Start by mixing your egg whites with your sugar, and placing them over a water bath (remember that metal bowl we discussed for the egg whites? Place it on a pot filled with simmering water, making sure the bowl does not touch the water, and you’ve got your water bath!) Heat until they have reached a temperature of 71ºC (160ºF), then remove from the heat. Place them in your stand mixer, and using the whisk attachment, whisk until fluffy and they form stiff peaks.

Great! Ready for the butter? I am! It needs to be fully room temperature, but not too warm. Add the butter about 1-2 tablespoons at a time, allowing the previous addition to mix completely into the icing before adding the next bit. Then, add 1 cup of your purée to the mix (save the rest for decorating the cake later) and mix in thoroughly.

And finally? Assemble your cake! We are going to cut each layer in half, and in the middle of each cut half, place your lemon curd. The buttercream goes between the two layers. If you are able to do this while maintaining a nice, even set of layering, good for you! I am jealous! But most importantly, enjoy the berrylicious, tart, sweet, creamy, crumby, deliciousness!

Happy eating.

Cocoa Butter Banana Bread

Banana Bread

  • Servings: 1 loaf
  • Difficulty: easy
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  • 2 ripe bananas
  • 1/2 cup cocoa butter, melted
  • 2 eggs
  • 1/3 cup whole milk
  • 1 cup vanilla sugar
  • 1 tsp vanilla
  • 2 cups all-purpose flour
  • 1 tsp baking soda
  • 1 tsp baking powder
  • 1/4 cup flax, ground
  • 1 tsp salt
  • 8 oz. dark chocolate, broken into small chunks
  • 1 cup pecans, crushed


Mash the bananas with a fork until mostly smooth. Mix the melted cocoa butter, bananas, eggs, milk, sugar, and vanilla. Sift together the flour, baking soda, and baking powder, then stir in the flax and salt. Stir together the dry and wet ingredients until the dry ingredients have just been moistened. Stir in the chocolate and pecans, then pour into a prepared 5″x9″ loaf pan. Bake for 75 minutes at 325ºF until a toothpick inserted in the middle of the loaf comes out clean.

And now for the details…

Before getting into the full story, I should probably mention that this banana loaf was much more in the crumby cake side of texture as opposed to the more typical ultra moist banana bread. This is a texture I prefer, but if you like the super smooshy type of banana bread, this is not the loaf for you.

As far as where my inspiration came from, it was from, as usual, meandering around my grocery store. I randomly found some raw cocoa butter on sale. I stood in front of the shelf for quite awhile with the bag in my hand. What was I going to use it for? No idea. It’s supposed to be really good for you. But what are these purported health benefits of this fat compared to most others? And how would I use it? I think I melt it down as a fat replacement in meals? Surely I can figure something out. Hadn’t I heard of people putting it into smoothies at the very least? If I used it for cooking, would it make everything taste like chocolate? But most importantly it’s on sale… how could I say no?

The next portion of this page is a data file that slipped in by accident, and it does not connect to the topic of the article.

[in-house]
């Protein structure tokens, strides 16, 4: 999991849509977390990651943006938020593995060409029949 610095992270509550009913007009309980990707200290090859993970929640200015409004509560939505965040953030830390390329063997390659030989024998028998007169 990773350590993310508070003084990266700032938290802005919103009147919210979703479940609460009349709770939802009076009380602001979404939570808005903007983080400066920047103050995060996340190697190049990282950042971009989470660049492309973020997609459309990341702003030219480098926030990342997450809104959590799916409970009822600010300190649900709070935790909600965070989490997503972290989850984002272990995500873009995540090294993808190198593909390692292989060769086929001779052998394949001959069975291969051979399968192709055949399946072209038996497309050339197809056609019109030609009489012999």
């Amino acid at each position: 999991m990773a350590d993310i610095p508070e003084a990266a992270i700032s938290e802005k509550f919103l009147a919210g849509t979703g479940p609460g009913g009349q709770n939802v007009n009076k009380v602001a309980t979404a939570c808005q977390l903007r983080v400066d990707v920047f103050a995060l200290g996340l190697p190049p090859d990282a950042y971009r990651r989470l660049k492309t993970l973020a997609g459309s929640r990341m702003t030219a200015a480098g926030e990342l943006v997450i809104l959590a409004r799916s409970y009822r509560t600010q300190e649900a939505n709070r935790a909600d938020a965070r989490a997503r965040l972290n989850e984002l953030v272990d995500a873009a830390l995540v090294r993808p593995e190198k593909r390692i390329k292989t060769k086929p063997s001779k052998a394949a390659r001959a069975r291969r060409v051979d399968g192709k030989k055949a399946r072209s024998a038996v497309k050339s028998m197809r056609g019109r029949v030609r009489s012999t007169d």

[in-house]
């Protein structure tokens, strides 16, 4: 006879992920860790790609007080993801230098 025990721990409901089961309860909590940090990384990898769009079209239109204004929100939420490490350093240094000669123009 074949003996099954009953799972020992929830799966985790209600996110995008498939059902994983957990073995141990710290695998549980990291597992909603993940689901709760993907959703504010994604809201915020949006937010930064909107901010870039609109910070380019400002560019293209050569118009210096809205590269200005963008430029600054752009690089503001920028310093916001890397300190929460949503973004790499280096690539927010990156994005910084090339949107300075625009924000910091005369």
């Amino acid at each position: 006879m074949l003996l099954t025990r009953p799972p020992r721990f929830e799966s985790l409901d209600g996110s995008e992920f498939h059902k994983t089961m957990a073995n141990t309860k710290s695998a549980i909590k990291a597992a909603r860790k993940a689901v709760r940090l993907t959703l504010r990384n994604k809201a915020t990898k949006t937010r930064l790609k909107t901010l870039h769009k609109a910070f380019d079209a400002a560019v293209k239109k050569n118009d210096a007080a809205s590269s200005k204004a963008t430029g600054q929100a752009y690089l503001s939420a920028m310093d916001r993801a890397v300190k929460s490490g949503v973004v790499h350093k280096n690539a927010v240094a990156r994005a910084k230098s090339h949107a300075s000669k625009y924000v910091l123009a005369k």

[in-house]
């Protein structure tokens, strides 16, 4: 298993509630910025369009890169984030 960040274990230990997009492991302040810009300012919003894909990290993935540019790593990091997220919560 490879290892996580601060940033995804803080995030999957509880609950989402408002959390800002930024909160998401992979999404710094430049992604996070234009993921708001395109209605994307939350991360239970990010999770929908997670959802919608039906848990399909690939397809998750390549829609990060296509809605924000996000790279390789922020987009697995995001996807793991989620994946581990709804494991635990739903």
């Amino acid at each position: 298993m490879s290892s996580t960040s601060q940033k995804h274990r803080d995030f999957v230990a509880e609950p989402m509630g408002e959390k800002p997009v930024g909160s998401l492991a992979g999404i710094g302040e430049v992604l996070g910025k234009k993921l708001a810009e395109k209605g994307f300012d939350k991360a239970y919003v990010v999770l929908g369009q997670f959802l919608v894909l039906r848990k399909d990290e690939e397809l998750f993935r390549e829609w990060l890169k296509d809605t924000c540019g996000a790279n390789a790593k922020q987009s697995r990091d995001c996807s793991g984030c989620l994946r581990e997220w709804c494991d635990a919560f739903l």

Well, I took it home… and it sat sad and lonely in my pantry closet for months. So yeah, it was on sale, and I bought it, and then I almost forgot about the gorram thing.

So months went by and one day I had some uber ripe bananas that clearly needed a home in a baked good. Which I suppose is not saying a lot for me… once a banana has one brown spot on it, it’s too ripe for fresh eating, and is officially a baking banana. I do thoroughly enjoy me some banana baked goods, however, and a good banana bread is a pretty delicious snacking option. And then, I remembered *ba-ba-da-baaaaaa* cocoa butter! Now could be its big break!

Looking into the cocoa butter since I bought it, the health benefits that I’d thought I’d heard or read about seemed… weak. Does it provide a good fat source for folks functioning off a keto diet? It sure does… like pretty much any fat source out there. Is it quite high in phytosterols, which have claim to lowering LDL cholesterol? Yes it is… like many vegetable oils. But… I don’t follow a keto diet, and while I try to maintain an overall healthy and balanced diet, phytosterol intake is not something I am monitoring. Sure hope this stuff is delicious, cause that’s the main thing I am now focused on. Worse case, I suppose, I could slather it on my body instead and have an expensive, but delicious smelling moisturizer!

Let’s get to cooking.

My mistake when making this was to start with mashing the bananas. What I really should have started with was getting the melting process of the cocoa butter going. Cocoa butter is clearly a winner from a shelf stability perspective. It’s melting point is higher than coconut oil or butter, and it takes quite bit longer to melt down to a useable liquid than most other fat options I have used. One of my favourite parts, though: when a little bit of the melted butter smashed onto my hands while stirring, and I rubbed it into my skin instead of wiping it off. Seriously, great moisturizer if nothing else.

Before we get to the next step, preheat the oven to 325ºF.

Once you have the butter melted and the bananas mashed, mix the two together, than add in the eggs, milk, sugar, and vanilla. I used vanilla sugar in the recipe, which I have in my pantry by throwing a used vanilla pod into some sugar in a hermetic glass jar in the pantry. Regular sugar would do just just fine, just increase your vanilla addition to about 1.5 teaspoons.

In a separate bowl, mix together the flour, baking powder, baking soda, flax, and salt. You can buy flax pre-ground, but I buy the flax whole and grind it just before you use it. I have a separate coffee grinder that I keep specifically for grinding seeds and spices, which I used to grind the flax.

Next, mix the dry and wet ingredients until they are just combined. Next is to add the chocolate and pecans, and stir into the batter until fairly evenly mixed in.

Grease the loaf pan, and line it with parchment paper. Turn the batter out into the prepared pan, and place into the preheated oven. Bake for around 75 minutes, or until a toothpick inserted in the loaf comes out clean.

Remove the pan from the oven, let it cool, then cut and enjoy!

Happy eating.

My Favourite Carrot Cake, with White Chocolate Cream Cheese Frosting

Carrot Cake with White Chocolate Cream Cheese Frosting

  • Servings: 10-12
  • Difficulty: medium
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  • 2 cups flour
  • 2 tsp baking soda
  • 1/4 tsp salt
  • 2 tsp cinnamon
  • 1/2 tsp cloves
  • 1/4 tsp nutmeg
  • 2 cups shredded carrots
  • 1 cut shredded or flaked coconut, unsweetened
  • 1 cup chopped walnuts
  • 1 can, 398ml (13 oz) crushed pineapple, with juice